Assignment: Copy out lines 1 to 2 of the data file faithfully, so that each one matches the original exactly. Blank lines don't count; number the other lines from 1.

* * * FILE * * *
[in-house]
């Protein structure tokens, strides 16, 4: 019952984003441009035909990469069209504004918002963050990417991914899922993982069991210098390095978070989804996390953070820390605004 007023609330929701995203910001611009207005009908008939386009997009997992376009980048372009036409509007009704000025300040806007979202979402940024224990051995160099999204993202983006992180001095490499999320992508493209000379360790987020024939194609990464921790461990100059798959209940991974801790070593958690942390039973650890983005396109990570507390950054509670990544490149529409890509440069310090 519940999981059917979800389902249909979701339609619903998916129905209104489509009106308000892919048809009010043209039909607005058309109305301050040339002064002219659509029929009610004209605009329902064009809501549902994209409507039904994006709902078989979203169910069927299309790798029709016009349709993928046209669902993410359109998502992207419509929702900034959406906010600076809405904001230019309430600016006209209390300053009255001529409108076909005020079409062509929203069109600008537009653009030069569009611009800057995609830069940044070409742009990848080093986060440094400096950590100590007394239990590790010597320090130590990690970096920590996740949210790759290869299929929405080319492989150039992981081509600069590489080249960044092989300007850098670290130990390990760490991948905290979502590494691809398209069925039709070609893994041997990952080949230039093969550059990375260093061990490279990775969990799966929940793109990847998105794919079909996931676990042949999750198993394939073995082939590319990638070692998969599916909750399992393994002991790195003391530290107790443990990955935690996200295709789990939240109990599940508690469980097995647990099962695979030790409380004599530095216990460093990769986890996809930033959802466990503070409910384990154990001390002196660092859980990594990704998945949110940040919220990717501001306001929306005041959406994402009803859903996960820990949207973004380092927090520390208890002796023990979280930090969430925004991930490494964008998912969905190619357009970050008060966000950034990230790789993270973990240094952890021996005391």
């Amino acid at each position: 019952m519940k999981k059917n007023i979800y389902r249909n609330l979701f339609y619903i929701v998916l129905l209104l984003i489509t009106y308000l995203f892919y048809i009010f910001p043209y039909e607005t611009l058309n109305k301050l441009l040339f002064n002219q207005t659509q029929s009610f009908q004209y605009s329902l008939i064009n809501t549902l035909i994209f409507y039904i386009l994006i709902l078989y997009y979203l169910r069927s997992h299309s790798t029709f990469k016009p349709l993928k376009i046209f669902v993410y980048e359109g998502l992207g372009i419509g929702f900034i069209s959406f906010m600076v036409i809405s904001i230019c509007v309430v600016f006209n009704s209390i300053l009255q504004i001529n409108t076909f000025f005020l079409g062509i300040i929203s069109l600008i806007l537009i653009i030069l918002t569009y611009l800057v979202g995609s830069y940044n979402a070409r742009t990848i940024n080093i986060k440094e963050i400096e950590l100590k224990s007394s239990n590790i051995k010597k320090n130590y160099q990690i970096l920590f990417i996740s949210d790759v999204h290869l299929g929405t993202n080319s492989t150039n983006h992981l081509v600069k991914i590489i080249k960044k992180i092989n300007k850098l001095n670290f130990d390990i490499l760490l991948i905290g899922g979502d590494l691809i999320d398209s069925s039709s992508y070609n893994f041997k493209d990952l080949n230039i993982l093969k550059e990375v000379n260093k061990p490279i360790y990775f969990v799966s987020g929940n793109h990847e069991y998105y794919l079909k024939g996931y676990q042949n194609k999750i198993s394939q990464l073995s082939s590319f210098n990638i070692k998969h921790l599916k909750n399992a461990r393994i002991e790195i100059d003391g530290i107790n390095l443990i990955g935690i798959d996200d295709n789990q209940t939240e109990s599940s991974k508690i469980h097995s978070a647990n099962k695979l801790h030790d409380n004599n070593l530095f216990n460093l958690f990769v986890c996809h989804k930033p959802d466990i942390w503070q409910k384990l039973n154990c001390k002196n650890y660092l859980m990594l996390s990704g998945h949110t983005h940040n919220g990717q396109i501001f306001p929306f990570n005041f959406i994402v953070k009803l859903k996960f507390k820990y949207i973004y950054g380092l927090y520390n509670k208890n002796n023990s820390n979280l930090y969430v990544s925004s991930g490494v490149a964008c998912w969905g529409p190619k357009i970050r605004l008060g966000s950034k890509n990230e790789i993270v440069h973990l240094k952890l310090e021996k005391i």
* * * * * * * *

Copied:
[in-house]
């Protein structure tokens, strides 16, 4: 019952984003441009035909990469069209504004918002963050990417991914899922993982069991210098390095978070989804996390953070820390605004 007023609330929701995203910001611009207005009908008939386009997009997992376009980048372009036409509007009704000025300040806007979202979402940024224990051995160099999204993202983006992180001095490499999320992508493209000379360790987020024939194609990464921790461990100059798959209940991974801790070593958690942390039973650890983005396109990570507390950054509670990544490149529409890509440069310090 519940999981059917979800389902249909979701339609619903998916129905209104489509009106308000892919048809009010043209039909607005058309109305301050040339002064002219659509029929009610004209605009329902064009809501549902994209409507039904994006709902078989979203169910069927299309790798029709016009349709993928046209669902993410359109998502992207419509929702900034959406906010600076809405904001230019309430600016006209209390300053009255001529409108076909005020079409062509929203069109600008537009653009030069569009611009800057995609830069940044070409742009990848080093986060440094400096950590100590007394239990590790010597320090130590990690970096920590996740949210790759290869299929929405080319492989150039992981081509600069590489080249960044092989300007850098670290130990390990760490991948905290979502590494691809398209069925039709070609893994041997990952080949230039093969550059990375260093061990490279990775969990799966929940793109990847998105794919079909996931676990042949999750198993394939073995082939590319990638070692998969599916909750399992393994002991790195003391530290107790443990990955935690996200295709789990939240109990599940508690469980097995647990099962695979030790409380004599530095216990460093990769986890996809930033959802466990503070409910384990154990001390002196660092859980990594990704998945949110940040919220990717501001306001929306005041959406994402009803859903996960820990949207973004380092927090520390208890002796023990979280930090969430925004991930490494964008998912969905190619357009970050008060966000950034990230790789993270973990240094952890021996005391």